Pensioners with younger partners could lose out on hundreds of pounds from May under Government changes.
Spending cuts to hit mixed-age couples
Couples where one partner is younger than the other could lose out under changes being introduced in May.
From 15 May, couples applying for Pension Credit must both have reached the qualifying age – usually State Pension age (see below).
At present, only one partner needs to reach the qualifying age for both partners to receive Pension Credit.
This small change is expected to save the Government £400 million and could cost couples hundreds of pounds.
While a couple would receive £255.25 in Pension Credit per week (from April), with just one partner receiving it, that amount drops to £167.25.
However, the change will not affect mixed-age couples who are already receiving Pension Credit, or those who apply before the 15 May.
It is also possible to backdate your application by three months – meaning, in theory, you could still receive the full couple Pension Credit despite applying as late as 13 August, providing you were already eligible on 14 May.
If you're planning to avoid the changes and apply before 15 May, read on to find out more about how Pension Credit works, who is eligible and how to claim.
What is Pension Credit?
Pension Credit is an income-related benefit that can boost your State Pension.
It’s made up of two parts; Guarantee Credit and Savings Credit.
Guarantee Credit is a weekly payment that you can get to top-up your income to a minimum level.
Savings Credit is a reward for those that have saved some money towards their retirement, for example in a private pension.
How much can you get?
Guarantee Credit tops up your income to £163 a week if you’re single or £248.80 if you’re in a couple; this will change to £167.25 and £255.25 from 6 April.
Savings Credit pays up to £13.40 extra a week if you’re single or £14.99 a week if you’re in a couple. These will increase to £13.72 and £15.35 from 6 April.
You can use the Government’s Pension Credit calculator to work out how much you could get.
You are treated as a couple if you live with your husband, wife or partner. You don’t have to be married or in a civil partnership.
Who is eligible?
Depending on your circumstances you may be eligible for one or both parts of Pension Credit.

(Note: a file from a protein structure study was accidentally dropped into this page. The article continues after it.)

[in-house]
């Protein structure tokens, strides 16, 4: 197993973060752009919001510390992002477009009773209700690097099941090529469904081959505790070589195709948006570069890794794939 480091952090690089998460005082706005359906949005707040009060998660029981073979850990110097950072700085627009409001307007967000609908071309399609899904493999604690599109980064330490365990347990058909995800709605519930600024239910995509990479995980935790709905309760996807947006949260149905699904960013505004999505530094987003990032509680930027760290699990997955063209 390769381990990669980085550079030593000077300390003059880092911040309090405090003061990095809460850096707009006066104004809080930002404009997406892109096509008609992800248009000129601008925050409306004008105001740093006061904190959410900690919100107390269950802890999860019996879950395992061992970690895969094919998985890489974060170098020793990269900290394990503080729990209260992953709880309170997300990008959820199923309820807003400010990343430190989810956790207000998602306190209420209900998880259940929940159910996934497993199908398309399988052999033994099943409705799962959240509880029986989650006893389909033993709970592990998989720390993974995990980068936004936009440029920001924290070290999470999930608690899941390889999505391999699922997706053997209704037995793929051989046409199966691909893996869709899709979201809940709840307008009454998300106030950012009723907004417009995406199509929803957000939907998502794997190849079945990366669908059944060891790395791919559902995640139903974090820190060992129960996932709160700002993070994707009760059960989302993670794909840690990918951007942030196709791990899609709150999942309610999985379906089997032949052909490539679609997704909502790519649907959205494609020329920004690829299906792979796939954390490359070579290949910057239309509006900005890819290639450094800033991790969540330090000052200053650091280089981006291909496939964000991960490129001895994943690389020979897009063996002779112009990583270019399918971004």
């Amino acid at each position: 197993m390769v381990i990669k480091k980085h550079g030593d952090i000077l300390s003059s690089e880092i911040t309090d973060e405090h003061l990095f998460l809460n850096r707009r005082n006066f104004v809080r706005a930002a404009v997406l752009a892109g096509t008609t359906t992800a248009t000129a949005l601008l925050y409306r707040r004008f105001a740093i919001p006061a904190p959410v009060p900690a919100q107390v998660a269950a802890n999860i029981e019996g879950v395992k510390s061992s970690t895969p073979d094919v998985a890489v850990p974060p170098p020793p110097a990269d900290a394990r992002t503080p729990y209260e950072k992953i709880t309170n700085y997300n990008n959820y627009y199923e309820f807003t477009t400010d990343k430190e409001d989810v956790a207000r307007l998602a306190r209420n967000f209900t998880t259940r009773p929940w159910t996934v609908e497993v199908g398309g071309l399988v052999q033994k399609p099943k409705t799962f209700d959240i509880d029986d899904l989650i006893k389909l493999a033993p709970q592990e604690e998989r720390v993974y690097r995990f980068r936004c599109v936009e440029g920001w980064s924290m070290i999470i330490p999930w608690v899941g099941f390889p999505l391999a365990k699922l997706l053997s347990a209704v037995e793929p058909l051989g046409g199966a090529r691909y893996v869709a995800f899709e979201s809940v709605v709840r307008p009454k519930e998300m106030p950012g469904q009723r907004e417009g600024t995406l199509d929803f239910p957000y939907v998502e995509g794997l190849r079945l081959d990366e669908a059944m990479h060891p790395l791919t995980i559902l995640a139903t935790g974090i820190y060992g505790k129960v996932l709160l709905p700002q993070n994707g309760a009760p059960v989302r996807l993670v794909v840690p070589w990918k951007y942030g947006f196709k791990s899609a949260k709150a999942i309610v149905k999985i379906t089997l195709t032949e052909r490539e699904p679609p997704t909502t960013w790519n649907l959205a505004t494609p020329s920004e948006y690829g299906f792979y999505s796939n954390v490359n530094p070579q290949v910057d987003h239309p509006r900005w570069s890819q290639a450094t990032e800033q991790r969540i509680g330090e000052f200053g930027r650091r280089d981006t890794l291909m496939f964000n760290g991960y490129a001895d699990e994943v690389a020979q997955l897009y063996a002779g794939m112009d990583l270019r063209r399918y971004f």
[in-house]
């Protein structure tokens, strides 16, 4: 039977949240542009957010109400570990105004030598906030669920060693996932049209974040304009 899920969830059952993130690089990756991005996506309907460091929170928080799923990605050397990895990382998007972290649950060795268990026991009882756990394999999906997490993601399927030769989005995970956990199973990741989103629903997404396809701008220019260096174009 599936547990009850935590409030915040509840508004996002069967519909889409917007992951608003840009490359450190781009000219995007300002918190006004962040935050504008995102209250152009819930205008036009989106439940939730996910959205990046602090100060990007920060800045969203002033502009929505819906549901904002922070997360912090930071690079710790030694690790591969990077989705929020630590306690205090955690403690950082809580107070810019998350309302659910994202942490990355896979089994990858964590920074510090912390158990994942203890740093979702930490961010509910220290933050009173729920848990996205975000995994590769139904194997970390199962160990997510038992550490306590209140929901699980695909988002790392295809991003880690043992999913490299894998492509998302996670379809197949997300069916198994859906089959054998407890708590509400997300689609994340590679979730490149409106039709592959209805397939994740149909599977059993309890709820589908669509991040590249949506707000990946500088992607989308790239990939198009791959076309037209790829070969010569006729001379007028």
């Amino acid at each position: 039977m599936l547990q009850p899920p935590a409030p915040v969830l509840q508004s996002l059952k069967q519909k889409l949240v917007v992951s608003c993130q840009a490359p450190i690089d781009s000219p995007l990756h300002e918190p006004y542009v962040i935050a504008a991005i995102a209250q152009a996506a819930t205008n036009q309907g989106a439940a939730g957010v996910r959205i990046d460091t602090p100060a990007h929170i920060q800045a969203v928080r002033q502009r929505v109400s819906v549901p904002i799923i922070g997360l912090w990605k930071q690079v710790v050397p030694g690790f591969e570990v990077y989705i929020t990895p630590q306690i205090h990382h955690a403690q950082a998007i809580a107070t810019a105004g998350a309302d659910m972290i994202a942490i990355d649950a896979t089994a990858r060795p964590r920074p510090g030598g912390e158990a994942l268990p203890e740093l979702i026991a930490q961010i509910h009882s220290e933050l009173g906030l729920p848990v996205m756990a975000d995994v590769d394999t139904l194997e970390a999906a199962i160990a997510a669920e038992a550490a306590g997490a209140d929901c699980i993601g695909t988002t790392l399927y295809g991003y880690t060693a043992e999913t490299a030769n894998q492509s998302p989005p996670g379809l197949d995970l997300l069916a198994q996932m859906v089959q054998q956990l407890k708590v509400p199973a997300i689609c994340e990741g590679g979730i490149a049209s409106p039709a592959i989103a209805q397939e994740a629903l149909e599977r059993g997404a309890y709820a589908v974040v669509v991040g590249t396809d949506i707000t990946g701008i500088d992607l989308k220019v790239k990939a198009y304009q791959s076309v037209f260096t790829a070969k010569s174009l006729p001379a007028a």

Guarantee Credit is available if you live in Great Britain and you and your partner have reached the qualifying age.
The qualifying age for Guarantee Credit is gradually rising to 66 by 2020 in line with planned changes to the State Pension age. You can use this calculator to see what your qualifying age is.
To be eligible your weekly income must also be less than £163 (£167.25 from 6 April) or £248.80 (£255.25 from 6 April) if you’re part of a couple.
You may be able to claim even if your weekly income is higher if you have a severe disability, you are a carer or have to pay housing costs like a mortgage.
Savings Credit is only available to people that have reached State Pension age before 6 April 2016.
If you are entitled to Pension Credit you may also be eligible for other benefits. So even if you are only eligible for a small amount of Pension Credit, it’s worth claiming to open up other help.
Use a benefits calculator to figure out what else you can get.
When can you claim?
The earliest you can apply for Pension Credit is four months before you reach Pension Credit qualifying age.
That's the women's State Pension Age, if you were born before 6 December 1953, or your State Pension age, if you were born after 6 December 1953.
You can also claim any time after you reach Pension Credit qualifying age, however, your claim can only be backdated for three months.
How to claim Pension Credit
In order to get Pension Credit, you need to make a claim for it.
The quickest way to do this is by calling up the Pension Credit claim line on 0800 99 1234 (textphone: 0800 169 0133) – it’s open Monday to Friday, 8am to 6pm.
An agent will fill in the application for you over the phone.
If you don’t want to make a claim by phone, you can request a paper application is sent to you.
You will need your National Insurance number, information about your income, pensions, savings and investments plus your bank details to make a claim.
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